Doctors optimistic in coronavirus plasma transfusion therapy

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Physicians seeking relief for their COVID-19 patients are turning to convalescent plasma transfusions using antibodies from recovered coronavirus cases.

AdventHealth in Orlando, Fla., has partnered with OneBlood for a plasma donation program spearheaded by Dr. Juliana Gaitan. Plasma from recovered COVID-19 cases is transfused to critically ill COVID-19 patients, with the hope that the antibodies will help the patient fight or neutralize the disease.

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The U.S. Food and Drug Administration (FDA) is facilitating access to the COVID-19 convalescent plasma for use in patients with serious or immediately life-threatening infections, according to an AdventHealth press release.

Gaitan said the hospital is among the first in the nation to begin offering this therapy.

Dr. Eduardo Oliveira, critical care specialist and pulmonologist at AdventHealth, said the approach has had “some degree of success” in COVID-19 patients in China.

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Oliveira said the team received authorization to move forward with the approach early last week. So far, five AdventHealth patients have received plasma donations, most of which came from family members.

“We are optimistic about it, a couple of our patients are doing slightly better,” Oliveira told Fox News. “We can’t tell for sure if it’s the plasma that’s working but it’s encouraging that none of them are doing worse or are behaving in a different way with other complications that could have come from the plasma used like allergic reactions.”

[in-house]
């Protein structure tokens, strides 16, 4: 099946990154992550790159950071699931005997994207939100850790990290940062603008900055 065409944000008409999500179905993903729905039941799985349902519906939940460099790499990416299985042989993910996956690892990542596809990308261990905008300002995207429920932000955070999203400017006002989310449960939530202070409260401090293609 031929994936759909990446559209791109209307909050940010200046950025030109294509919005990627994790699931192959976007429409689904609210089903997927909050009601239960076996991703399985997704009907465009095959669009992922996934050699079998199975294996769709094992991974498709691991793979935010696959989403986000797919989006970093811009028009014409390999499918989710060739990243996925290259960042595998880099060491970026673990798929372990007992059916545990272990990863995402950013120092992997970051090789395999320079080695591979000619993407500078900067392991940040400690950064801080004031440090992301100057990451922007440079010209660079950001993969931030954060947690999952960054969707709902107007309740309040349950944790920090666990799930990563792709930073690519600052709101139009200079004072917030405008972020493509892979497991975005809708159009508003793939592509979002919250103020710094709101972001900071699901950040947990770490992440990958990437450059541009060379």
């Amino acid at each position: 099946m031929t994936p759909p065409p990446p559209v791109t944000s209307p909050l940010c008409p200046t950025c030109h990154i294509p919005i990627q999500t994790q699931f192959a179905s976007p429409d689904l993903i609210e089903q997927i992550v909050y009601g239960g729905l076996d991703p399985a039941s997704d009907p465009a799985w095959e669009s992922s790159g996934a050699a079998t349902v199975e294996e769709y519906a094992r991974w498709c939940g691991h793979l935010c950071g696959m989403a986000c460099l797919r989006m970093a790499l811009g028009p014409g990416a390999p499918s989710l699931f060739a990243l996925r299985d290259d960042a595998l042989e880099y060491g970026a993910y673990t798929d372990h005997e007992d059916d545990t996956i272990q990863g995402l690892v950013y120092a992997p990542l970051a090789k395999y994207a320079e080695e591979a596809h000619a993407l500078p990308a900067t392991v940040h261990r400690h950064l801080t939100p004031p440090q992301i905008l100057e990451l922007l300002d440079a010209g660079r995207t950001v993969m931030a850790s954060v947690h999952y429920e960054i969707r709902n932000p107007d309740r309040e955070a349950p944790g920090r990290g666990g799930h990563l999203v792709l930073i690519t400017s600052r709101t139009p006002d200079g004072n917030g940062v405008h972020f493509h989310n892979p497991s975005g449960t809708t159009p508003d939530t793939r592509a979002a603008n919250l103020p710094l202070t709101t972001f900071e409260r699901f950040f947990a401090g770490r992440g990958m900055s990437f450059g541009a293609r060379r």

Plasma donations are coming in through a slow-trickle, likely due to unawareness surrounding the program, Oliveira said.

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Blood plasma donations require a longer but similar process to giving blood. Oliveira said prospective plasma donors will need to have tested positive for COVID-19 in the past, and bloodwork will be checked. To donate plasma, recovered patients must be at least 15 days free from experiencing symptoms.

“If [recovered COVID-19 patients] find it in their hearts to donate it would be, not only potentially very good for our patients if this panned out to be true and effective, but also would be good for science and advancing our understanding on how we treat better COVID-19 patients and how we help folks not only now but in the future," Oliveira said.

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Those interested in donating can find more information here.

“We are really depending on the community for support,” Gaitan said. “As the number of COVID-19 cases increases, we expect high demand for this potentially life-saving treatment.”